Electrochem Seminar- Flow-through Battery Electrodes for Grid-Scale Energy Storage

Electrochem Seminar- Flow-through Battery Electrodes for Grid-Scale Energy Storage


In order to combat climate change by switching from fossil fuels to renewable sources of energy generation, there is a critical need for the development of new energy storage technologies.  A robust network of energy storage facilities is essential for the stability of a grid powered primarily by wind and solar.  Given the scale of the need for energy storage, it is necessary for the storage technology to be low-cost, safe, and recyclable at the end of its life.  At Lawrence Berkeley National Lab, we have developed a technology capable of achieving these goals.  Our system is a novel flow-battery that uses a combination of strategies to address each of the above criteria. We use an aqueous (non-flammable) electrolyte and earth-abundant materials to keep projected chemical, manufacturing, and operation costs relatively low and to reduce safety concerns. Our newly developed flow-through electrode design further reduces projected manufacturing and operation costs and simplifies material recovery/recycling.  Based on our prototype, the chemical cost of storage is projected to be $59/kWh compared with $66/kWh and $154/kWh for lithium ion and vanadium redox flow batteries respectively.  As energy storage facilities become larger and larger, these savings from low up-front costs and efficient recycling will become increasingly important for keeping the cost of renewable energy storage affordable.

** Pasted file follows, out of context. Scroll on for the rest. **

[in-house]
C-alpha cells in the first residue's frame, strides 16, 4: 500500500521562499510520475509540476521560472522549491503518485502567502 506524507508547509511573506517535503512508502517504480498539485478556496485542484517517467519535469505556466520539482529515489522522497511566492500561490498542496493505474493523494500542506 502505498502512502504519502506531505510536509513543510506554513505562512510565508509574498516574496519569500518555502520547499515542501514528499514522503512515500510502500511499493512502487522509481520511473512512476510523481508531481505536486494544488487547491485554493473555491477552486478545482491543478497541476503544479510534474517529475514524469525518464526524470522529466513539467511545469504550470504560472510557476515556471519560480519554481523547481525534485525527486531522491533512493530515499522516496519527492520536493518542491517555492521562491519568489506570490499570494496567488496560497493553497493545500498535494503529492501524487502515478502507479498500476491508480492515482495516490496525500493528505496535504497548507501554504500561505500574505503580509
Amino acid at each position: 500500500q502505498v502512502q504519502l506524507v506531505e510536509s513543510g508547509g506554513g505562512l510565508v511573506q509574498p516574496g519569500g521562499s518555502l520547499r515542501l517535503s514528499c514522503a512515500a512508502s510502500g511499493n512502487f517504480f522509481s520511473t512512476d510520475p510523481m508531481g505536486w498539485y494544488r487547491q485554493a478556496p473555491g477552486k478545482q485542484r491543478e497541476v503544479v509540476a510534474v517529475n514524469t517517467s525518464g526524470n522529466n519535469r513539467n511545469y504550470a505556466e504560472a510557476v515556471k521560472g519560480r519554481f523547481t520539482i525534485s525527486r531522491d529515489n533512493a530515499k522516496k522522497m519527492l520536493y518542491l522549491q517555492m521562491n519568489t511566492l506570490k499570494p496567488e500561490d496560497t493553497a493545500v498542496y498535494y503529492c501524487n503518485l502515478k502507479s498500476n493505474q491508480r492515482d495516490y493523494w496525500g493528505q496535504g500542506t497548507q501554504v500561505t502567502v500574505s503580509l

Daniel Collins-Wildman

Daniel Collins-Wildman is a postdoctoral scholar in the Battaglia group.  He has a background in inorganic chemistry, catalysis, and battery engineering.  He is broadly interested in both applied projects that work to address climate change and the fundamental scientific breakthroughs that make this work possible.  Daniel completed his B.A. in Chemistry from Macalester College and went on to receive an M.S. in Mechanical Engineering from Stony Brook University.  His first exposure to battery chemistry was at The City College of New York (CCNY) where he designed anode materials for zinc manganese secondary cells.  Daniel received a PhD from Emory University in Chemistry where he studied both catalysts for chemical warfare agent decontamination and photoelectrochemical water splitting.  His postdoctoral work at LBNL has brought him back to the field of batteries working on developing a low-cost grid-scale energy storage battery.  This involves the design and assembly of anode and cathode materials in a novel battery architecture along with electrochemical performance testing.

Monday, April 25, 2022 - 03:00pm to 03:30pm
Vince Battaglia